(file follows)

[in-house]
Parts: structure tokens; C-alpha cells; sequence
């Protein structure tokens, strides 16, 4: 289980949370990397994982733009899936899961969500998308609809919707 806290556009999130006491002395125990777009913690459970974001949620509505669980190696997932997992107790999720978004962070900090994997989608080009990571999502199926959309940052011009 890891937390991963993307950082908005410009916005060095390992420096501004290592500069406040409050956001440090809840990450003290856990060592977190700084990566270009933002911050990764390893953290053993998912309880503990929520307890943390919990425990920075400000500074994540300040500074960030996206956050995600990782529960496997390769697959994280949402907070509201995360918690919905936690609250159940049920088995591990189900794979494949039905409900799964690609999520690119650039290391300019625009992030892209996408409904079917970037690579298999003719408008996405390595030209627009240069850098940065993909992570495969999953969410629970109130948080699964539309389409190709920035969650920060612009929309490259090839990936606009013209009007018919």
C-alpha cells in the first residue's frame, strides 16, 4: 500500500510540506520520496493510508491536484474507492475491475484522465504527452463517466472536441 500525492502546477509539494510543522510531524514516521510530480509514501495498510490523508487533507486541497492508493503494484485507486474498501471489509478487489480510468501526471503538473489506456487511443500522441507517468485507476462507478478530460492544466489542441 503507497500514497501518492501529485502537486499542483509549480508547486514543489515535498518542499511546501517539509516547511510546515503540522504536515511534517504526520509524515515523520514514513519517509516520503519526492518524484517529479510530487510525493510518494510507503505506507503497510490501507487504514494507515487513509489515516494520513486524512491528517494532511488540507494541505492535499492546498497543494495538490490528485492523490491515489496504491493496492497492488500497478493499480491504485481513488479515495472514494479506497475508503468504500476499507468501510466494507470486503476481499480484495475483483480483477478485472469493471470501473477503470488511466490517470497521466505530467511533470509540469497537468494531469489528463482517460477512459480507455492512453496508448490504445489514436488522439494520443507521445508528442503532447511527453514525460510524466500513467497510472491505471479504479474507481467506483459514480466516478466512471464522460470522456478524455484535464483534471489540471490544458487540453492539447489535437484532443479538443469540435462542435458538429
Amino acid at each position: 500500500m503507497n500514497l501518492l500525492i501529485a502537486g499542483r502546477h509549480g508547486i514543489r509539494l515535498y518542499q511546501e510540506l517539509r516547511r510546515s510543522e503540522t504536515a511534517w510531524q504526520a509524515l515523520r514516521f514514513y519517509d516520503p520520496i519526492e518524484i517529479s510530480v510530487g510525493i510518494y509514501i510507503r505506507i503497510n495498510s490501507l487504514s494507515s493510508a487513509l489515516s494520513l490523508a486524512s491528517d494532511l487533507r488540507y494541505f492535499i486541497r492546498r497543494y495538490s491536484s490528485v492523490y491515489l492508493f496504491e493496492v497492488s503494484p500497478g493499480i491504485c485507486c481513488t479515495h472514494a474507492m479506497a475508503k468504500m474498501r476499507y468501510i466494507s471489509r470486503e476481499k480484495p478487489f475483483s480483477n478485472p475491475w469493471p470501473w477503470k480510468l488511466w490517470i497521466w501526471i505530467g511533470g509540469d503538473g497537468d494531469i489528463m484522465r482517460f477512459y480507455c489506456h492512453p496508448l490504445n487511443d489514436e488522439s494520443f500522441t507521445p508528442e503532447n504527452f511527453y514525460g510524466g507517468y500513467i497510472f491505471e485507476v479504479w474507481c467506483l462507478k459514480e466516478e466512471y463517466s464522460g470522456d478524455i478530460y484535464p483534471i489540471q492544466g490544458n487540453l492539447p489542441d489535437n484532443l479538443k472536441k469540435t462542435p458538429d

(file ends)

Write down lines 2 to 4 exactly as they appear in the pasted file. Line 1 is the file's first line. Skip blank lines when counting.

Parts: structure tokens; C-alpha cells; sequence
């Protein structure tokens, strides 16, 4: 289980949370990397994982733009899936899961969500998308609809919707 806290556009999130006491002395125990777009913690459970974001949620509505669980190696997932997992107790999720978004962070900090994997989608080009990571999502199926959309940052011009 890891937390991963993307950082908005410009916005060095390992420096501004290592500069406040409050956001440090809840990450003290856990060592977190700084990566270009933002911050990764390893953290053993998912309880503990929520307890943390919990425990920075400000500074994540300040500074960030996206956050995600990782529960496997390769697959994280949402907070509201995360918690919905936690609250159940049920088995591990189900794979494949039905409900799964690609999520690119650039290391300019625009992030892209996408409904079917970037690579298999003719408008996405390595030209627009240069850098940065993909992570495969999953969410629970109130948080699964539309389409190709920035969650920060612009929309490259090839990936606009013209009007018919």
C-alpha cells in the first residue's frame, strides 16, 4: 500500500510540506520520496493510508491536484474507492475491475484522465504527452463517466472536441 500525492502546477509539494510543522510531524514516521510530480509514501495498510490523508487533507486541497492508493503494484485507486474498501471489509478487489480510468501526471503538473489506456487511443500522441507517468485507476462507478478530460492544466489542441 503507497500514497501518492501529485502537486499542483509549480508547486514543489515535498518542499511546501517539509516547511510546515503540522504536515511534517504526520509524515515523520514514513519517509516520503519526492518524484517529479510530487510525493510518494510507503505506507503497510490501507487504514494507515487513509489515516494520513486524512491528517494532511488540507494541505492535499492546498497543494495538490490528485492523490491515489496504491493496492497492488500497478493499480491504485481513488479515495472514494479506497475508503468504500476499507468501510466494507470486503476481499480484495475483483480483477478485472469493471470501473477503470488511466490517470497521466505530467511533470509540469497537468494531469489528463482517460477512459480507455492512453496508448490504445489514436488522439494520443507521445508528442503532447511527453514525460510524466500513467497510472491505471479504479474507481467506483459514480466516478466512471464522460470522456478524455484535464483534471489540471490544458487540453492539447489535437484532443479538443469540435462542435458538429